TEMO in campaign to make teenager mothers entrepreneursTEMO has provided a vocational centre located in Namuwongo, on the outskirts of central Kampala, which offers training in tailoring, hairdressing and entrepreneurship skills that help teenage mothers start up small businesses.
Teenage Mother’s Outreach (TEMO), a Ugandan NGO that tries to limit the stigma towards young single mothers by encouraging and supporting them with business skills, has launched a new campaign dubbed, ‘My Heroine Challenge’.
The campaign wants to draw out the best and different attributes of the young women who have showcased perseverance in hard times without compromising their dignity any longer. TEMO says this will go a long way to encourage many other teenage mothers and their households.
May 9 was Mothers’ Day. Joseph Arineitwe the TEMO Founder said, “We couldn’t have celebrated these young mothers on any other day except Mothers’ day. We have held their hands for eight years now, and have witnessed their challenges but also evident and ongoing transformation of their lives. We therefore say to them “Yalamanoi TOOTO” translated as “Thank you Mother” as we raise awareness of the dangers of teenage pregnancy and early marriages; and also raise funds towards their health and nutrition.”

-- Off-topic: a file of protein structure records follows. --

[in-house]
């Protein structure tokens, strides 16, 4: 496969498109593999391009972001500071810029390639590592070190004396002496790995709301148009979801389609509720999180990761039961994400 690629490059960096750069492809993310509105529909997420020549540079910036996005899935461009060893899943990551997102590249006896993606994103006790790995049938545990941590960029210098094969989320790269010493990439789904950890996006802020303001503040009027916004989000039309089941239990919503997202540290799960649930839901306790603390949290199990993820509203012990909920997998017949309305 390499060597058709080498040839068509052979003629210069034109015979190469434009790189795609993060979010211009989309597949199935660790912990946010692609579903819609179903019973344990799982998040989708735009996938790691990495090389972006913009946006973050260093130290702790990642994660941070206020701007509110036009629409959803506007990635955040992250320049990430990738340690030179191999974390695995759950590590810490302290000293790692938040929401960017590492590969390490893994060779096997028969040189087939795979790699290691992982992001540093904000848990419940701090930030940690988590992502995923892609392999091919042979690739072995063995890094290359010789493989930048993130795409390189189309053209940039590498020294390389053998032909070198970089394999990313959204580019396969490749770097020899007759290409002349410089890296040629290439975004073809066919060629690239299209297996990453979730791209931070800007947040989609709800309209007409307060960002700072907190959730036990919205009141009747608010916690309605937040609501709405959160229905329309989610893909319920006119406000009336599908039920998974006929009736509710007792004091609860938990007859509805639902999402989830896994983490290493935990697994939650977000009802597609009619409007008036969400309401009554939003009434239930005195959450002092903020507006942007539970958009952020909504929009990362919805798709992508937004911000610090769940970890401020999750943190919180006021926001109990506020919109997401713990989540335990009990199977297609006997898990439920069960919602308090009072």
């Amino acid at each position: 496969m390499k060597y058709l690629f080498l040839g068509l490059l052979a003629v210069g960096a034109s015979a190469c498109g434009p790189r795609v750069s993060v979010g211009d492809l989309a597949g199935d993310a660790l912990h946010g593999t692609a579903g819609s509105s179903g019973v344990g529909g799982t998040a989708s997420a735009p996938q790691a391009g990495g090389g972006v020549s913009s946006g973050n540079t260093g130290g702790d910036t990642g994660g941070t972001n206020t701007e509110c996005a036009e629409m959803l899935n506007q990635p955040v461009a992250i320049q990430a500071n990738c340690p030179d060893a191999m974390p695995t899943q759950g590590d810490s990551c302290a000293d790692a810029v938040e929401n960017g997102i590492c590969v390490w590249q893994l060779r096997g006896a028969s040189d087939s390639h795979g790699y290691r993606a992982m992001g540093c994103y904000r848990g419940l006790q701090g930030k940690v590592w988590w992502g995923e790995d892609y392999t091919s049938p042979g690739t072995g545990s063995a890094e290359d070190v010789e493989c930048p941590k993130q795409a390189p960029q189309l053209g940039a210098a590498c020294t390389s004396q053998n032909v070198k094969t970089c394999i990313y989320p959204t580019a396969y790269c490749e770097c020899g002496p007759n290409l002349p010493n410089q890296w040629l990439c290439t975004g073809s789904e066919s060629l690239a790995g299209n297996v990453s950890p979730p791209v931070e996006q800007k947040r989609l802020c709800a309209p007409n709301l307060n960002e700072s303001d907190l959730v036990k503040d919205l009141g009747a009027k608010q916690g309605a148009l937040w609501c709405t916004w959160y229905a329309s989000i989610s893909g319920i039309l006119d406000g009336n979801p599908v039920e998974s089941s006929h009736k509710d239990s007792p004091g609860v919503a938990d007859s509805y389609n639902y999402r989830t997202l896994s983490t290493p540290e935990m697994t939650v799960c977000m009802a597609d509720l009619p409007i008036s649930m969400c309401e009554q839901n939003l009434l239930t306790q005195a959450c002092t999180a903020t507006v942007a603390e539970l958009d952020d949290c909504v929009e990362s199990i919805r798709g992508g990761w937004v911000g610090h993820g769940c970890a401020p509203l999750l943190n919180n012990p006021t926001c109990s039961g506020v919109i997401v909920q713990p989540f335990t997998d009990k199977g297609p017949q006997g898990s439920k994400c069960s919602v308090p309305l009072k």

TEMO was founded in 2012. He said, “Whereas TEMO has provided the bare minimum in empowering the women with vocational skills, their health and nutrition remains a challenge that endangers their livelihood. I specially thank our partners, Engage Hope Ministries, Strong Minds Uganda, Kampala Capital City Authority, Access Medical Center; Dr. George Odoi who have been at the helm of monitoring, treating, advising and referring teenage mothers to TEMO.”
Since its inception, TEMO has reached out to over 500 girls from the Kampala slums of Namuwongo, Kasanvu, Kanyogoga, Yoka, Go down, Tibaleka and Mugalu. It has also provided a vocational center located in Namuwongo, Makindye division which offers training in tailoring, hairdressing and entrepreneurship skills that help teenage mothers start up small businesses to earn and support their children and households. The women also engage in hawking vegetables and fruits, domestic working, frying pancakes, cassava and chips, among other activities.
Dr. Odoi said, “The teenage pregnancy rate in Uganda stands at 25%, where young mothers in Uganda risk poor maternal and child health. It is our role as medical practitioners to guide the young mothers on how to take care of their health though encouraging them to seek prenatal care, and feeding their children on a balanced diet. I call upon all the teenagers to abstain from sex before marriage or use contraceptives to curb unwanted pregnancies.”